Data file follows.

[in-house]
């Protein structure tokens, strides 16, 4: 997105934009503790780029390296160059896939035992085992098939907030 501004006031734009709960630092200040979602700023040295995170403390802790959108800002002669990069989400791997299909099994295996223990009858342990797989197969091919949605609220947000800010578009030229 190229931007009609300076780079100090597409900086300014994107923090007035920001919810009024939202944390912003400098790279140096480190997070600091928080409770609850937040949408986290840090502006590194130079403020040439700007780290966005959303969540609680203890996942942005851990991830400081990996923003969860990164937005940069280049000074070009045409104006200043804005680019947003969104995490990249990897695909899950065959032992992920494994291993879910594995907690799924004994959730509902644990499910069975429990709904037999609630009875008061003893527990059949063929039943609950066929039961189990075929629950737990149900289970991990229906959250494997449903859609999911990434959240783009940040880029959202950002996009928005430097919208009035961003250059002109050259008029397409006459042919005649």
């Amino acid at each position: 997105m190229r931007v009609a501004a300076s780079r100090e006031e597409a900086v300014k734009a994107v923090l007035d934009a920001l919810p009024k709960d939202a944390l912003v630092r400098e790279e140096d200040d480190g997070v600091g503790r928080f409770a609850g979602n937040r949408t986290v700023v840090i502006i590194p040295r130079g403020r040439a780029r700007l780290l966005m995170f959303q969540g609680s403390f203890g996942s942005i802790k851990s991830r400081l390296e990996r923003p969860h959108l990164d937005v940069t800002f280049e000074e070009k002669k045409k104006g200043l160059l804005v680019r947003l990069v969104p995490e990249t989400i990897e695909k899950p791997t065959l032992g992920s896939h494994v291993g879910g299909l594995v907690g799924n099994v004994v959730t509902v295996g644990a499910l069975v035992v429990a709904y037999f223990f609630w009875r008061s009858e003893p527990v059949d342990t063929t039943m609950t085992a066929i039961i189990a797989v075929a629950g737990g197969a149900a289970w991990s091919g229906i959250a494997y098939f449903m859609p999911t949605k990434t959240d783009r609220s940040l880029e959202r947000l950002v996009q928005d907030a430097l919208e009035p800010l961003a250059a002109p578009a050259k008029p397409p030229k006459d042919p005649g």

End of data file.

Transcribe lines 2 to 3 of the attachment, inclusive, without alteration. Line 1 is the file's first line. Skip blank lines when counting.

């Protein structure tokens, strides 16, 4: 997105934009503790780029390296160059896939035992085992098939907030 501004006031734009709960630092200040979602700023040295995170403390802790959108800002002669990069989400791997299909099994295996223990009858342990797989197969091919949605609220947000800010578009030229 190229931007009609300076780079100090597409900086300014994107923090007035920001919810009024939202944390912003400098790279140096480190997070600091928080409770609850937040949408986290840090502006590194130079403020040439700007780290966005959303969540609680203890996942942005851990991830400081990996923003969860990164937005940069280049000074070009045409104006200043804005680019947003969104995490990249990897695909899950065959032992992920494994291993879910594995907690799924004994959730509902644990499910069975429990709904037999609630009875008061003893527990059949063929039943609950066929039961189990075929629950737990149900289970991990229906959250494997449903859609999911990434959240783009940040880029959202950002996009928005430097919208009035961003250059002109050259008029397409006459042919005649």
């Amino acid at each position: 997105m190229r931007v009609a501004a300076s780079r100090e006031e597409a900086v300014k734009a994107v923090l007035d934009a920001l919810p009024k709960d939202a944390l912003v630092r400098e790279e140096d200040d480190g997070v600091g503790r928080f409770a609850g979602n937040r949408t986290v700023v840090i502006i590194p040295r130079g403020r040439a780029r700007l780290l966005m995170f959303q969540g609680s403390f203890g996942s942005i802790k851990s991830r400081l390296e990996r923003p969860h959108l990164d937005v940069t800002f280049e000074e070009k002669k045409k104006g200043l160059l804005v680019r947003l990069v969104p995490e990249t989400i990897e695909k899950p791997t065959l032992g992920s896939h494994v291993g879910g299909l594995v907690g799924n099994v004994v959730t509902v295996g644990a499910l069975v035992v429990a709904y037999f223990f609630w009875r008061s009858e003893p527990v059949d342990t063929t039943m609950t085992a066929i039961i189990a797989v075929a629950g737990g197969a149900a289970w991990s091919g229906i959250a494997y098939f449903m859609p999911t949605k990434t959240d783009r609220s940040l880029e959202r947000l950002v996009q928005d907030a430097l919208e009035p800010l961003a250059a002109p578009a050259k008029p397409p030229k006459d042919p005649g």